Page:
Government has been restrained in directing websites to take down content: Yaacob

In the last two decades, the Media Development Authority (MDA) has told websites to take down content only 24 times - and all concerned religiously offensive or pornographic content.

Minister for Communications and Information Yaacob Ibrahim also said on Tuesday that there has been no instance when websites were asked to take down content critical of the Government or a Minister.

He said the MDA has been "restrained" in directing sites to take down content under the Class License scheme.

Since the scheme started in 1996, the MDA issued a take-down notice once for religiously-offensive content - for the Innocence of Muslims video last year. The other 23 instances were for pornographic content or online solicitations for sex and sex chats.

Dr Yaacob sought to make the point that his ministry would keep a "light touch" in regulating the Internet, in the wake of a strongly negative reaction from online quarters against a recently announced individual licensing scheme for news websites.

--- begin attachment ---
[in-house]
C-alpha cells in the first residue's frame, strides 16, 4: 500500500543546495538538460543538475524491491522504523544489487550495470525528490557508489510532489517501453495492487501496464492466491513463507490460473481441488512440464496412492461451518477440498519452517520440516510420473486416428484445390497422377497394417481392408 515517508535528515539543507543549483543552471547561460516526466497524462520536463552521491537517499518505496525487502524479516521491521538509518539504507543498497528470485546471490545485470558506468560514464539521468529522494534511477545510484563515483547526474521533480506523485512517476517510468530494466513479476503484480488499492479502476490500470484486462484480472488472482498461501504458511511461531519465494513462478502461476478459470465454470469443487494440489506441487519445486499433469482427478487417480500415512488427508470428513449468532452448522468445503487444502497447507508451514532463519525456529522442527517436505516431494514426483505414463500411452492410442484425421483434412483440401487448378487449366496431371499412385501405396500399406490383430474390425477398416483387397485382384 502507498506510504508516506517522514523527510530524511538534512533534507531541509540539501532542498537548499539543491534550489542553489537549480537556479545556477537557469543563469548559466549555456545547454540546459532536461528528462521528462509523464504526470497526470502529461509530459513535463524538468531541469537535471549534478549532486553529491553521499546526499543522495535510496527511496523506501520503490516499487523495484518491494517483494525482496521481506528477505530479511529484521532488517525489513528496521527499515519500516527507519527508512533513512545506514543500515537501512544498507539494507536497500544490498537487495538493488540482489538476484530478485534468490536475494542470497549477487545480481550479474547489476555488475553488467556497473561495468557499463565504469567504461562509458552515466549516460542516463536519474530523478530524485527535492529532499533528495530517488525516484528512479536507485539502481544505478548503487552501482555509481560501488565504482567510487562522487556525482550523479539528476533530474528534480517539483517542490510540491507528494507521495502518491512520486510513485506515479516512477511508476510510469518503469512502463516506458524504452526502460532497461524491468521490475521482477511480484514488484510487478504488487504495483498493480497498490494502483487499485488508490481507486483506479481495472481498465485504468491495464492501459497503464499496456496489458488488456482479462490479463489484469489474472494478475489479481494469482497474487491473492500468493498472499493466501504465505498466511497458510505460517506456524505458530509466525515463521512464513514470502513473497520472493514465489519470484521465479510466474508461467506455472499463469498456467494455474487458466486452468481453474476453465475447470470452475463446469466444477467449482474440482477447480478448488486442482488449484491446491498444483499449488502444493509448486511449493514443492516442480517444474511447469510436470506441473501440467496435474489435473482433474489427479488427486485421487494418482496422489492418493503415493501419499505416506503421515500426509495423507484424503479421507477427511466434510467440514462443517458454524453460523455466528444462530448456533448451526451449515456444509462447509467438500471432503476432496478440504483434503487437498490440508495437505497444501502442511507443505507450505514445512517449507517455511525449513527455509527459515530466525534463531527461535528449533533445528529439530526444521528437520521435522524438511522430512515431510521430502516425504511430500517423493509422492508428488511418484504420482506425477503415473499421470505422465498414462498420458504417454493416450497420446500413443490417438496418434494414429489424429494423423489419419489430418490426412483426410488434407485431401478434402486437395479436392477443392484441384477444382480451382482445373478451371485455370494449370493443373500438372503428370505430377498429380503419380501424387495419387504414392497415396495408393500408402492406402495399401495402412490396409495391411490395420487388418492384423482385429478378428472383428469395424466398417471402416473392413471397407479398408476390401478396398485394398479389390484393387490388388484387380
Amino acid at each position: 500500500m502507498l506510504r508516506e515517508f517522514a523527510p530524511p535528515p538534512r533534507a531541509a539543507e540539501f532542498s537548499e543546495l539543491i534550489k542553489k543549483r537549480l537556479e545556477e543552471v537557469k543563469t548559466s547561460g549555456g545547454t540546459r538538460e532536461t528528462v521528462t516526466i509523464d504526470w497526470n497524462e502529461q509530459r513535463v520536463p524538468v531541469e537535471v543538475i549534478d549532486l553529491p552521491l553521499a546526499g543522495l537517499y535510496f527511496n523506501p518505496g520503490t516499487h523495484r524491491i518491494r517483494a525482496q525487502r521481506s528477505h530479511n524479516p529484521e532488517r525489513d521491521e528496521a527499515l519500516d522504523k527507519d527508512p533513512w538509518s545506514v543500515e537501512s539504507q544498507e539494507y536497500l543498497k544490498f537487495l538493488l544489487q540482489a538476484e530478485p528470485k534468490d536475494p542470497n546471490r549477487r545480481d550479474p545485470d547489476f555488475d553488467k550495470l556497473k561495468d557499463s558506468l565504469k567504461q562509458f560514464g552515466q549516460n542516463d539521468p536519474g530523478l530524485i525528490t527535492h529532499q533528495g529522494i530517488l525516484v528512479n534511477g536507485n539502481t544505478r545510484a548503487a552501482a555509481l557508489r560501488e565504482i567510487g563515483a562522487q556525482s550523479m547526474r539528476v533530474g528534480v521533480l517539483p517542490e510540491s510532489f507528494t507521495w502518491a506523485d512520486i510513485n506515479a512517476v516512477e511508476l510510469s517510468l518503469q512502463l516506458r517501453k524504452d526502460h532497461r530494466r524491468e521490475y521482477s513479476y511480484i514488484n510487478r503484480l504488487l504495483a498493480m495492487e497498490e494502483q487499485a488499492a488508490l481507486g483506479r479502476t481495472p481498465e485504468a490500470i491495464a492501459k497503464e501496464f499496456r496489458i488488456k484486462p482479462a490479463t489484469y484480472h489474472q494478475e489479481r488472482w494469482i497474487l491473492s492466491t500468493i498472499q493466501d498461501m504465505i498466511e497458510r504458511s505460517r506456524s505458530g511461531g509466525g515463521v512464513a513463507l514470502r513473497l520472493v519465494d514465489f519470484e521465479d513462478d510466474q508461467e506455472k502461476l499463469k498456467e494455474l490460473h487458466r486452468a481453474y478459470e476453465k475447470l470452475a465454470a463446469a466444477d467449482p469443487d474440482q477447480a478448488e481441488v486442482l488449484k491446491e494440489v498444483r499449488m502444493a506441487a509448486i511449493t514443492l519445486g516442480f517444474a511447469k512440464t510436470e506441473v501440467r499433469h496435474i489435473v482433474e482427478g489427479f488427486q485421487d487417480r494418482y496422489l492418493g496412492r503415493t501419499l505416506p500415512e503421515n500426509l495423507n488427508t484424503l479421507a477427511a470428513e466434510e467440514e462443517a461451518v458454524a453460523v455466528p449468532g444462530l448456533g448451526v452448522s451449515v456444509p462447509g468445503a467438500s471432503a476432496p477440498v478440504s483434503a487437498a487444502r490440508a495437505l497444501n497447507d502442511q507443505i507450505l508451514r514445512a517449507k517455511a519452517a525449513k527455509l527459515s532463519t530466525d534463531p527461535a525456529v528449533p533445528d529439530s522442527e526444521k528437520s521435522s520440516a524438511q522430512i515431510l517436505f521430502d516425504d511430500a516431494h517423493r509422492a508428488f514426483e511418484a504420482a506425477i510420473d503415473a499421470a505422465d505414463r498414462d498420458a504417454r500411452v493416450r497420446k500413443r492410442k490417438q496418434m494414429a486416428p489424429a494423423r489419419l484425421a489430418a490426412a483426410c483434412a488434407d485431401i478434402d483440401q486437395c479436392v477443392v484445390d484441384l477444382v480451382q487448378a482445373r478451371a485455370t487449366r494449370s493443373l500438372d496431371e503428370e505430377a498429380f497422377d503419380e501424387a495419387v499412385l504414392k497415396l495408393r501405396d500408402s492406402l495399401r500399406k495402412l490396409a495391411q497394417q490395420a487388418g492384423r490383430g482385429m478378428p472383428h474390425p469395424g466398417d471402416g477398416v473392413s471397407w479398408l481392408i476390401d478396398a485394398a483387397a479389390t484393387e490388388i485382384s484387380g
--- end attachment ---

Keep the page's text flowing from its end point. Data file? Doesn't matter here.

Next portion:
Under the new rules, sites which report an average of at least one article per week on Singapore news and current affairs over a period of two months, and reach at least 50,000 unique visitors from Singapore each month over a period of two months, must apply for an individual licence.

The rules impose a 24-hour deadline for websites owners to take down offensive content and requires licensees to put up a $50,000 performance bond.

Dr Yaacob said that the Government's approach is that "people should be as accountable and responsible for their actions online as they are in the physical world. The degree of responsibility and accountability should be higher, the more significant the player."

"An even higher level of responsibility and accountability should be expected of sites that provide news," he said, adding that they provide information that people use to make decisions and more Singaporeans are now turning to such sites.

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